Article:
Tag Archives: ieMR

ieMR Liaison Psych Templates

A Quick Explanation

In the hospital that I work in we use ieMR. I’m a fan of ieMR, even though it has made the bad art of gingerbread women/men, genograms and other diagrams obsolete (more about that here: meta4RN.com/picture).

Car vs Bike Wounds: even an illustration that completely lacks artistic merit can convey a lot of information more effectively than a page full of text.

One of the reasons I like ieMR is that it accommodates auto-text/templates, which – in turn – assists clinicians to document with better consistency and more structure than they might have otherwise. When we have students on placement I used to send them MS Word versions of my ieMR templates, and assist them to get get them set-up on their ieMR account. That’s become a bit tricky to do since my hospital has shifted to Office365, so I am liberating the templates onto this blog page simply to circumnavigate that problem.

I’ve made it clear from the very beginning that this website does not represent the opinions of anyone else or any organisation (see number 13 here: meta4RN.com/about). So, just as a reminder, I’m putting the templates here because emailing them to students as word documents doesn’t work anymore. It’s not a recommendation for you. It’s not my employer’s idea. It’s fine if you don’t like the templates. It’s fine if you never use them yourself. I’m doing this simply for the convenience of me and the students I work with, that’s all.

Making ieMR auto-text/templates

To set-up ieMR auto-text/templates It’s easiest to get someone who knows how to sit with you for 2 minutes to show you. Really, about 2 minutes is all it takes.

In the absence of a helpful human there’s videos (eg: here) and PDFs (eg: here) to guide you. Or just google your question – some hospitals have their help info behind their firewall, but many do not.

That’s all the explanation I want to give. The prime purpose of this blog post is to share the content for easy copy and paste, so let’s get on with it…

Initial/Comprehensive Psychiatric Assessment

Review

Cognitive Screening results

End of Episode/Transfer of Care

End

That’s it. I’ve only just realised now that the formatting doesn’t carry across to ieMR. Bugger.

Please let me know via the comments section below if you know how to overcome that problem easily. BTW: as you can probably tell by this very basic-looking website, i’m not a coder or computer whiz. If there’s a fix it’ll need to be pretty straight forward for me to get it right :-).

Paul McNamara, 20 June 2019

Short URL: meta4RN.com/ieMR

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A Picture is Worth a Thousand Words

Car vs Bike Wounds: even an illustration that completely lacks artistic merit can convey a lot of information more effectively than a page full of text.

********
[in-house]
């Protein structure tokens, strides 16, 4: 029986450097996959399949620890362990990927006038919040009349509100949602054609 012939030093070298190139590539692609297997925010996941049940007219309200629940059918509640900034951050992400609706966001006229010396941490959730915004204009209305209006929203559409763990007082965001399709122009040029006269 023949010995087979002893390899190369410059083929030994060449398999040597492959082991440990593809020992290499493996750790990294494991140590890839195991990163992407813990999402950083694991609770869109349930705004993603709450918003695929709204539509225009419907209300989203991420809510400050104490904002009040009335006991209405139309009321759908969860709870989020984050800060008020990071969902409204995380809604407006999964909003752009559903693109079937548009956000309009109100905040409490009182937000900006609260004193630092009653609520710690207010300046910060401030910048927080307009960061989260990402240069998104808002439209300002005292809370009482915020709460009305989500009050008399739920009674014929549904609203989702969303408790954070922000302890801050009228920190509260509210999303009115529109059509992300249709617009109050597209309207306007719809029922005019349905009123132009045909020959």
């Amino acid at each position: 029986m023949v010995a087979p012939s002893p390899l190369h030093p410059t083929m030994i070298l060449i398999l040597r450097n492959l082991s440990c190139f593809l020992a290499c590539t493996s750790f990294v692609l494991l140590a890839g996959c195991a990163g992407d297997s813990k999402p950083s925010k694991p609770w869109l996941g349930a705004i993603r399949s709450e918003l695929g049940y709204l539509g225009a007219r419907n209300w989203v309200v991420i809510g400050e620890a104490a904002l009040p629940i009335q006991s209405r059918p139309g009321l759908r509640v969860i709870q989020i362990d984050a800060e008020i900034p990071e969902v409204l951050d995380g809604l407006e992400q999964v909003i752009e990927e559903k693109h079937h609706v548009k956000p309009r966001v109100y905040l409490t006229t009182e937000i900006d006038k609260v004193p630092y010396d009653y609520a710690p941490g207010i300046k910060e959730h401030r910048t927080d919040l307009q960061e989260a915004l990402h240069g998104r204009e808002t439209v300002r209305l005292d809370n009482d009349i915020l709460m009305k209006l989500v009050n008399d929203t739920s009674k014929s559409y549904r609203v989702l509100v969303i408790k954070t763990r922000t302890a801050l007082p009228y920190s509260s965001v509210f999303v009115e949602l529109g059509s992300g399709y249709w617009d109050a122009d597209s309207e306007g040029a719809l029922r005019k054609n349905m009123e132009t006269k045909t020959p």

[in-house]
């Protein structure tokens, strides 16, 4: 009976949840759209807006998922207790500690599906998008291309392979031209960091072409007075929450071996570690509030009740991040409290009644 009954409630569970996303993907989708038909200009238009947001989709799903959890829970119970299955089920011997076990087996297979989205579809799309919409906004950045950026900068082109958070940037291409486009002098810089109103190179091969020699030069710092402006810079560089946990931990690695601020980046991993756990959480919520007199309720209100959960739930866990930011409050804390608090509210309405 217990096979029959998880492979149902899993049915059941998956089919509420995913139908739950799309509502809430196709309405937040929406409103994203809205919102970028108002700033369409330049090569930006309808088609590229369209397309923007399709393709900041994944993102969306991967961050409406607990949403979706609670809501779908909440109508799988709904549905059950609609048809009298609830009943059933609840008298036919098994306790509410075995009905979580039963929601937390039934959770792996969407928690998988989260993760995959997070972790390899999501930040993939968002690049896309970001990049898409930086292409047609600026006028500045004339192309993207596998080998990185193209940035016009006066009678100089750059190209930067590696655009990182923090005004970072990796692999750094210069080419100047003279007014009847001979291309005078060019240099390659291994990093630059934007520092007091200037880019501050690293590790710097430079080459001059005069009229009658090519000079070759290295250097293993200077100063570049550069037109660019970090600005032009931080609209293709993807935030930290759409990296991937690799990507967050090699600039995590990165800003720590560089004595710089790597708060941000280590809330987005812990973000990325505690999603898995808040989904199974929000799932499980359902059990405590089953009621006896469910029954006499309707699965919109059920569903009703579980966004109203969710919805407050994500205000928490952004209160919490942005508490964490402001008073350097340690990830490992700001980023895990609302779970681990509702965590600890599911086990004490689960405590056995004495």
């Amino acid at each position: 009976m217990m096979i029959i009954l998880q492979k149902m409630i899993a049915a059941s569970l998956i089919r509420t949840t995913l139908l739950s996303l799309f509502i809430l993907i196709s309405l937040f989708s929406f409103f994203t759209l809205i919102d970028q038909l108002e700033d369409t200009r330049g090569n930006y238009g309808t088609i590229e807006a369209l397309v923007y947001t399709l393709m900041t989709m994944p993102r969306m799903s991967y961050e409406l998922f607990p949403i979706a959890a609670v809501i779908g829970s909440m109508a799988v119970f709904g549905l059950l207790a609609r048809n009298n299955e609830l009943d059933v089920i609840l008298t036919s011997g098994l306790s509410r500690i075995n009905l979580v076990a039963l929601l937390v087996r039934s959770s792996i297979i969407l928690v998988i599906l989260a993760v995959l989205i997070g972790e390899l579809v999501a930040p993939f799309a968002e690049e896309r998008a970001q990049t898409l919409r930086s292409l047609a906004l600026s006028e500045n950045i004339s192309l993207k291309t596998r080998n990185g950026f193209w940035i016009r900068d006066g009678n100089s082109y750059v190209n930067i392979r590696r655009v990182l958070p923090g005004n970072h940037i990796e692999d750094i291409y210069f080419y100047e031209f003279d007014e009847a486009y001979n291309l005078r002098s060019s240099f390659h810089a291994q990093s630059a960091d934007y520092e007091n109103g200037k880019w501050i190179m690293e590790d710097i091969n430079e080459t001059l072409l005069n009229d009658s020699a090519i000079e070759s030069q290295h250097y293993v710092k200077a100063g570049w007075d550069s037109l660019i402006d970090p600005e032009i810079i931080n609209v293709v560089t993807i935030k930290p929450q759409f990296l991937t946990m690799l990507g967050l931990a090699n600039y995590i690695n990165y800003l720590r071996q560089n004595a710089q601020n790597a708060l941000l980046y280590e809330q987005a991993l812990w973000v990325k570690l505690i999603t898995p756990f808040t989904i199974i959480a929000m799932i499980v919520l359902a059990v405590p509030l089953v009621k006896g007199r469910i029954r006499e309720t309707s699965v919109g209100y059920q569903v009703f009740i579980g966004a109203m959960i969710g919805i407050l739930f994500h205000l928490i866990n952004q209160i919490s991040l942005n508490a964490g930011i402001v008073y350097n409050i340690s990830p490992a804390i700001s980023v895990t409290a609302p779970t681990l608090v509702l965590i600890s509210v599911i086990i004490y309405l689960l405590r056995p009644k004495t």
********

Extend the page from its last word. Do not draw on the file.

Gingerbread Person Pic “Car vs Bike Wounds”. Even an illustration that completely lacks artistic merit can convey a lot of information more effectively than a page full of text.

This week at work we have been discussing the roll-out of the ieMR (integrated electronic Medical Record). At present it is not integrated with the existing mental health system (CIMHA: Consumer Integrated Mental Health Application), the existing emergency department system (EDIS: Emergency Department Information System) or the existing intensive care unit system (CIS: Clinical Information System). Let’s not be too distracted by that though – apparently there is an integration team beavering away in a back room somewhere: they’re teaching these hospital systems to talk to each other. Once that’s sorted-out the ieMR will be the best thing since bung fritz.

A hospital file diagram such as this can assist in conveying an understanding of the patient's experience.

A hospital file diagram such as this can assist in conveying an understanding of the patient’s experience.

A different thought crossed my mind though – will the ieMR make the bad art of gingerbread women/men, genograms and other diagrams obsolete?

I hope not – even my hastily drawn-on-an-envelope examples used on Twitter during the week and in this post convey meaning quickly and easily (hopefully). Don’t get me wrong – I’m all for typing words into a digital archive (in fact, I’m doing it right now!), but there are times where it is clearer to communicate with an illustration. I hope this is not lost as we transition to an electronic medical record.

The patient is the expert. The clinician asks them about their family and draws a genogram to organise information. Sometimes genograms explain a lot.

The patient is the expert. The clinician asks them about their family and draws a genogram to organise information. Sometimes genograms explain a lot.

Does your hospital/health agency have an electronic record that easily allows illustrations still? If so (or not) I would be grateful to hear from you in the comments section below.

Paul McNamara, 21st September 2013